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Regular Expressions Part IX: Plus signs +





This is part nine of a multi-part series I am doing to make Regular Expressions (“RegEx”) more understandable for users of Google Analytics. I am learning and teaching at the same time.

Today, I am writing about the plus sign, +. Here is how GA defines the plus sign:

+ Match one or more of the previous items

This probably seems perfectly reasonable to Google and other old hands at Regular Expressions, because they already know how to define “the Previous Items.” But I didn’t and had to figure it out.

regular-expressions

The simplest meaning of “Previous Items” is “previous character.” So, I could look for my name in my Google Analytics search terms by typing this into the “quick filter” box: Rob+in. That will return Robin or Robbin, and for that matter, Robbbbin. It’s actually pretty useful, since I get a lot of searches like that, and often want to filter them out.

Alternatively, you can build a list of Previous Items by using square brackets. Like this: [abc]+ This will return a, ab, cab, c, b, bbbb and the like. This seems a little strange, but in fact, if you read the interpretation (“match one or more of the previous items”), you’ll notice there isn’t anything about the previous items being in a specific order.

However — I couldn’t think of any way to use square brackets with a plus sign that I couldn’t achieve with other Regular Expressions. So I wrote my tutor in Australia, Steve. The best example he had was searching for a space. Thus: if I wanted to know how many people type in web site or web site or even web site, I could create web[ ]+site for my Regular Expression.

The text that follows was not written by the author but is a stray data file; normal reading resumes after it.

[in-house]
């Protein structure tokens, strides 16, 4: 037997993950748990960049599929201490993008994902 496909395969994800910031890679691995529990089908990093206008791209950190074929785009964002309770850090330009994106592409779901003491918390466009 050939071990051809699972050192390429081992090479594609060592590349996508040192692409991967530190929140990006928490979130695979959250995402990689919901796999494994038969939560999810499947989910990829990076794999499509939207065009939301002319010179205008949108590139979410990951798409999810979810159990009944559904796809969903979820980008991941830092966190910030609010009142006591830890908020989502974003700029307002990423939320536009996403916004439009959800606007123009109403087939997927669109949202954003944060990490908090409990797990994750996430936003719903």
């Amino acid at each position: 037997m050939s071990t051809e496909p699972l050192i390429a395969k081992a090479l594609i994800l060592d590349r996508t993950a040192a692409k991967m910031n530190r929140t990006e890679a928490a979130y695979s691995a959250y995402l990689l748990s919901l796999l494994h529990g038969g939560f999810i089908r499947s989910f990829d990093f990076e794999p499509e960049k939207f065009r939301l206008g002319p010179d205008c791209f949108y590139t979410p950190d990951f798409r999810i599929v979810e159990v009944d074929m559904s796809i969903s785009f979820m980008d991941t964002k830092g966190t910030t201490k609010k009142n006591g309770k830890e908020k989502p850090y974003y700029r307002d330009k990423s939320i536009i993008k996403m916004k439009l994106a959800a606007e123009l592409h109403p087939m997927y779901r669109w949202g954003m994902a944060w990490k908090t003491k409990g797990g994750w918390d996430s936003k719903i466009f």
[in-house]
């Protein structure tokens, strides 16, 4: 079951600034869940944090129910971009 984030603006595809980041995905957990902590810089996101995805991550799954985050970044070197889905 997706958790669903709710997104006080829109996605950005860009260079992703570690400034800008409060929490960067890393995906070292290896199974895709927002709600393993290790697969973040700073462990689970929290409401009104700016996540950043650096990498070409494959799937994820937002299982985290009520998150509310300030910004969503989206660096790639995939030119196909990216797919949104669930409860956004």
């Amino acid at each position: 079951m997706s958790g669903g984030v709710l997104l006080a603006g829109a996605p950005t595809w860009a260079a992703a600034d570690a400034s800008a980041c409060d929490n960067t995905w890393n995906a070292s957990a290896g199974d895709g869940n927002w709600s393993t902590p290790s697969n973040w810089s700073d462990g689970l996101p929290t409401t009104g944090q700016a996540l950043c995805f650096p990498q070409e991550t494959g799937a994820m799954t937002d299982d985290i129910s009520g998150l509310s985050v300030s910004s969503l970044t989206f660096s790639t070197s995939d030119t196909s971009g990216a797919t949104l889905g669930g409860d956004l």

If you have any other great uses of square brackets and plus signs for Google Analytics, please share them.

Backslashes \
Dots .
Carats ^
Dollars signs $
Question marks ?
Pipes |
Parentheses ()
Square brackets []and dashes -
Plus signs +
Stars *
Regular Expressions for Google Analytics: Now let’s Practice
Bad Greed
RegEx and Good Greed
{Braces}
Minimal Matching
Lookahead

Robbin

Robbin Steif

About Robbin Steif

Our owner and CEO, Robbin Steif, started LunaMetrics ten years ago. She is a graduate of Harvard College and the Harvard Business School, and has served on the Board of Directors for the Digital Analytics Association. Robbin is a recent winner of a BusinessWomen First award, as well as a Diamond Award for business leadership.

http://www.lunametrics.com/blog/2006/11/09/regular-expressions-part-ix-plus-signs/

5 Responses to “Regular Expressions Part IX: Plus signs +”

skr325 says:

Great posts. Now I just need to test everything. Do you know a way to test RegEx in the updated GA interface? I’ve tried but the filter is a bit easier (which also means almost anything gives results).

Hey, one more quick thing — to be found by the many others looking for your posts you may want to add “Google Analytics” to the beginning of the article & page titles.

Thanks again for taking the time to dumb this stuff down for us folks who’ve never written a line of code!

Robbin says:

Hi Steve. I confess, I am not sure what you mean by testing RegEx in the updated GA interface. Did you mean that the filter that they provide has “bigger holes” and anything gives results, i.e. easier than the old one? I actually didn’t find that, but I could be wrong. Tell me more what you mean by that… you know, the RegExen are very greedy, so they are supposed to return the most results possible unless you constrain your search severely.

I test all important RegEx expressions with the Epikone RegEx tester:
http://www.epikone.com/tools/regular-expression-filter-tester

skr325 says:

I like to test my expressions in Google Analytics (outside of goals), however the updated analytics seems to have changed the expression logic and the filters don’t work quite the same way. Once I lose access to the old reports, I fear that I will lose the ability to test against my own data set. Epikone is great but it only gets me so far…maybe if I get better at RegEx it will be more helpful..hmm.

Hey, I found this tonight and thought it may be of use: http://www.ilovejackdaniels.com/regular_expressions_cheat_sheet.pdf

Robbin says:

Show me. I am dying to see. I promise I will get the info to Google (they probably read this anyway.) Use Dylan Lewis’ new web analytics wiki, the Google Analytics are open to everyone, here is the userid and password.

Excellent site. A lot of useful info here. I’m sending it to several pals ans also sharing in delicious. And certainly, thank you to your effort!